In the study period, out of the 487 SARS-CoV-2-positive patients, 88 were PWH and 399 were people without HIV. Among the SARS-CoV-2-positive PWH, six patients were admitted to the hospital for COVID-19-related complications, four were in the ICU, and one died at the hospital. Among the SARS-CoV-2-positive people without HIV, 57 patients were hospitalized, 19 were in the ICU, and seven died at the hospital.

The SARS-CoV-2 positivity rate was 2.1 times higher in PWH than people without HIV after considering comorbidity burden, potential testing bias, and HIV-IPW. These results were similar across all logistic regression models.

The median days of COVID-19 diagnosis to hospitalization was 5.5 for PWH and six days for people without HIV. Yet, the probability of COVID-19-associated hospitalization for the PWH was lower than those without HIV according to unadjusted and unweighted analysis, traditional covariate adjustment, and when HIV-IPWs are applied.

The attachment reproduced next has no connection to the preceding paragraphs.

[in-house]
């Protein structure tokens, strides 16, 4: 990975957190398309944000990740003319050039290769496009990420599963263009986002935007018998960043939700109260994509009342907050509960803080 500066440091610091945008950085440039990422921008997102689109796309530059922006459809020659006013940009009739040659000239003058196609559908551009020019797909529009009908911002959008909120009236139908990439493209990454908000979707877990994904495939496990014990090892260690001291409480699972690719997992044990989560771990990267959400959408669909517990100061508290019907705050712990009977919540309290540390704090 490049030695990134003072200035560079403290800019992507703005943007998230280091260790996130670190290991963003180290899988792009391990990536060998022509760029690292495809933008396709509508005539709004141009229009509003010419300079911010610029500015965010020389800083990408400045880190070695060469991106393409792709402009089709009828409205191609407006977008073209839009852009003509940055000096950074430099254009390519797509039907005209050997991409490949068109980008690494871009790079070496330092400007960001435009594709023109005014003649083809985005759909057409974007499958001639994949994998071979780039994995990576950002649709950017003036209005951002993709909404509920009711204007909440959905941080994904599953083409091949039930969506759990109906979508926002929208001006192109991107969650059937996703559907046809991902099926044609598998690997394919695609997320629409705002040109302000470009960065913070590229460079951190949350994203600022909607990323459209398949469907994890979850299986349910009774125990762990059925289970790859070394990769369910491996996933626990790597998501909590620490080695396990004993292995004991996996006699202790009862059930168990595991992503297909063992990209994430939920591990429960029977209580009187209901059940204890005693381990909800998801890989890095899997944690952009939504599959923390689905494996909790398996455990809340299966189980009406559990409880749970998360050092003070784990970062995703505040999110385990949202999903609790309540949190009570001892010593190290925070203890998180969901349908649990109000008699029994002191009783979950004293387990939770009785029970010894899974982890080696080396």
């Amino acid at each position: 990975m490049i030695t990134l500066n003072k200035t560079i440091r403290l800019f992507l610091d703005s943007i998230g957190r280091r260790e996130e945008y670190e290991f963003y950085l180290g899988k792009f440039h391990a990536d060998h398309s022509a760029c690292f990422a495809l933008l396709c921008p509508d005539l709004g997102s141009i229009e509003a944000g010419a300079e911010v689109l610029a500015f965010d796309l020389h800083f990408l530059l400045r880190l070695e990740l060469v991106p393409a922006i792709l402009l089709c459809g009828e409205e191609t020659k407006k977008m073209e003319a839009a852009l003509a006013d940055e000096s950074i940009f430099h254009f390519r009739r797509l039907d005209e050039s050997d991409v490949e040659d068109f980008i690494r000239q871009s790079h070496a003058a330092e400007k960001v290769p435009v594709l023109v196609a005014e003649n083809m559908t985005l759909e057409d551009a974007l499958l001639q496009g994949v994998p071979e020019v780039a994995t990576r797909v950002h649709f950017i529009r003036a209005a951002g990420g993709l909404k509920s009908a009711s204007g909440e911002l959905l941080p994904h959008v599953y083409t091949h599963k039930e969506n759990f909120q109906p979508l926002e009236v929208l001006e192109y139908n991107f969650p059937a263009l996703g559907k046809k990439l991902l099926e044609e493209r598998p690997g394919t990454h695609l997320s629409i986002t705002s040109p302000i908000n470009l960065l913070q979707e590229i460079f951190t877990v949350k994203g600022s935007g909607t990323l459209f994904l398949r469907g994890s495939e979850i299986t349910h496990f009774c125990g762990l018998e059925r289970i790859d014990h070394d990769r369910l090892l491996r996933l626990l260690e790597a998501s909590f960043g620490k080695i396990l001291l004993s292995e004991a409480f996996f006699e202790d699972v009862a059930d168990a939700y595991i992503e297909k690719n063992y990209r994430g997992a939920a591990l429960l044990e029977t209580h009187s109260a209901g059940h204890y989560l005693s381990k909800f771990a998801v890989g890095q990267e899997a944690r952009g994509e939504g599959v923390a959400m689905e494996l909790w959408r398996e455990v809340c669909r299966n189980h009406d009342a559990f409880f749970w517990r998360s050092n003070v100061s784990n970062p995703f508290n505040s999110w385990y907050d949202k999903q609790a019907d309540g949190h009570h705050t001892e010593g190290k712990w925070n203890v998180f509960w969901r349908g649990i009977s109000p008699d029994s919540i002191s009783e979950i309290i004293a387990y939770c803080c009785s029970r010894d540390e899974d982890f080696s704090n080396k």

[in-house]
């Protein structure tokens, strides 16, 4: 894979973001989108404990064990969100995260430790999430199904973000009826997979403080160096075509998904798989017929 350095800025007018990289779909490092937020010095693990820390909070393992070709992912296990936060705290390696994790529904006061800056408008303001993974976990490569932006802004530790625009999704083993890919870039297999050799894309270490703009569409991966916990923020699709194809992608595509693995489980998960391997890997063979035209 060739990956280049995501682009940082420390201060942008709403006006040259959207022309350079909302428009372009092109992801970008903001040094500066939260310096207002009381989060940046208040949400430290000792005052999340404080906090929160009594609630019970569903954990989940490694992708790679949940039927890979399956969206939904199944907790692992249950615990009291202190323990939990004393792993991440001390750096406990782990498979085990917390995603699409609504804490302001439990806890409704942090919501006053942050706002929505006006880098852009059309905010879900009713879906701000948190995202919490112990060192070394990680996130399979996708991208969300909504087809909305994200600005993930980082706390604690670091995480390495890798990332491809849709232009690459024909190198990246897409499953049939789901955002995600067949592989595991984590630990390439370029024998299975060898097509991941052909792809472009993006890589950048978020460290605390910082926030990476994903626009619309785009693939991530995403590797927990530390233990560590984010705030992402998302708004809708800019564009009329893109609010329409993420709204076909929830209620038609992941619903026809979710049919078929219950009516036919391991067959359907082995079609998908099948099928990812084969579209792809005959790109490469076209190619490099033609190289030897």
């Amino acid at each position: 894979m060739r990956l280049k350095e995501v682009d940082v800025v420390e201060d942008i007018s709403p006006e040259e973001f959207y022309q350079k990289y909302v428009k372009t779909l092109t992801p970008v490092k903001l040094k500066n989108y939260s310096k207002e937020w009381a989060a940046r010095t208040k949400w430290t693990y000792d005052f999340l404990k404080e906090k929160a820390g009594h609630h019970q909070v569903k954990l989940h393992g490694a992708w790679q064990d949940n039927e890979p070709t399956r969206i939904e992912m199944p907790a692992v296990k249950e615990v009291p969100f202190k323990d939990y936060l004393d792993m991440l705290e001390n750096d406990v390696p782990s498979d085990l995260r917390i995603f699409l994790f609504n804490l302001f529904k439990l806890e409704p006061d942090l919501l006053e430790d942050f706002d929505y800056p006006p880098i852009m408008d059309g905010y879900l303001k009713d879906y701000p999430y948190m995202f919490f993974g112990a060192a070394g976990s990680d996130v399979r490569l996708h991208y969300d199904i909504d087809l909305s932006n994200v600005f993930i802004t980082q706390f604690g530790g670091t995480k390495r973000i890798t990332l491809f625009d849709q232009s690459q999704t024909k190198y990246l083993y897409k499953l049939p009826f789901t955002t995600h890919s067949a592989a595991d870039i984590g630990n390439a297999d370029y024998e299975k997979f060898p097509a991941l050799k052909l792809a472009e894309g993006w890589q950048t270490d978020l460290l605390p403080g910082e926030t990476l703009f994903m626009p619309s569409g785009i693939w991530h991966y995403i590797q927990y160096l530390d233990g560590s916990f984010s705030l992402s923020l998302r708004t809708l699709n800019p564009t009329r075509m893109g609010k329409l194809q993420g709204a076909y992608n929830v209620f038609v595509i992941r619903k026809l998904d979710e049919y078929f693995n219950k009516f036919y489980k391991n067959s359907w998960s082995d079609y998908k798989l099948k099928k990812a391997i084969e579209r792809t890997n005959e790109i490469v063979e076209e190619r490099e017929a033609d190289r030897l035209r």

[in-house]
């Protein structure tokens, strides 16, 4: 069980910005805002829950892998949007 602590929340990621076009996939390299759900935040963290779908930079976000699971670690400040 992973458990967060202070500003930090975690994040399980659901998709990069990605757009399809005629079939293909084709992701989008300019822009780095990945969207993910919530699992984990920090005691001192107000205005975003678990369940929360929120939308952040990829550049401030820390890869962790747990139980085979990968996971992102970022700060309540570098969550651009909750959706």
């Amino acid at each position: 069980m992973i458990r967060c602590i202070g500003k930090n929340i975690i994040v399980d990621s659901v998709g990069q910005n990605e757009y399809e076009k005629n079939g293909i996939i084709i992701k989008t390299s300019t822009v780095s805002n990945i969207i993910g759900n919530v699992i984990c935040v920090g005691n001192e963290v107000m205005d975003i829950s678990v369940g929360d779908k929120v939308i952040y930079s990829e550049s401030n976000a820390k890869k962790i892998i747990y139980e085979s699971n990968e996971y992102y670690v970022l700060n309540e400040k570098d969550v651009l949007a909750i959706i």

Similarly, the SARS-CoV-2-positive PWH did not show any difference in COVID-19-associated ICU admission and death from the COVID-19 patients without HIV after traditional covariate adjustment, unadjusted and unweighted analysis, HIV-IPWs, testing IPWs alone, and combined IPWs.

The median range of CD4 count was 638 and 634 for COVID-19-positive PWH and those without HIV infected with SARS-CoV-2, respectively. Further, the pVL was 88% and 85% for COVID-19-positive PWH and those without HIV, respectively. Among the PWH, neither CD4 count nor pVL predicted the risk of COVID-19-associated hospitalization with or without ICU admission and death, according to the ROC analysis.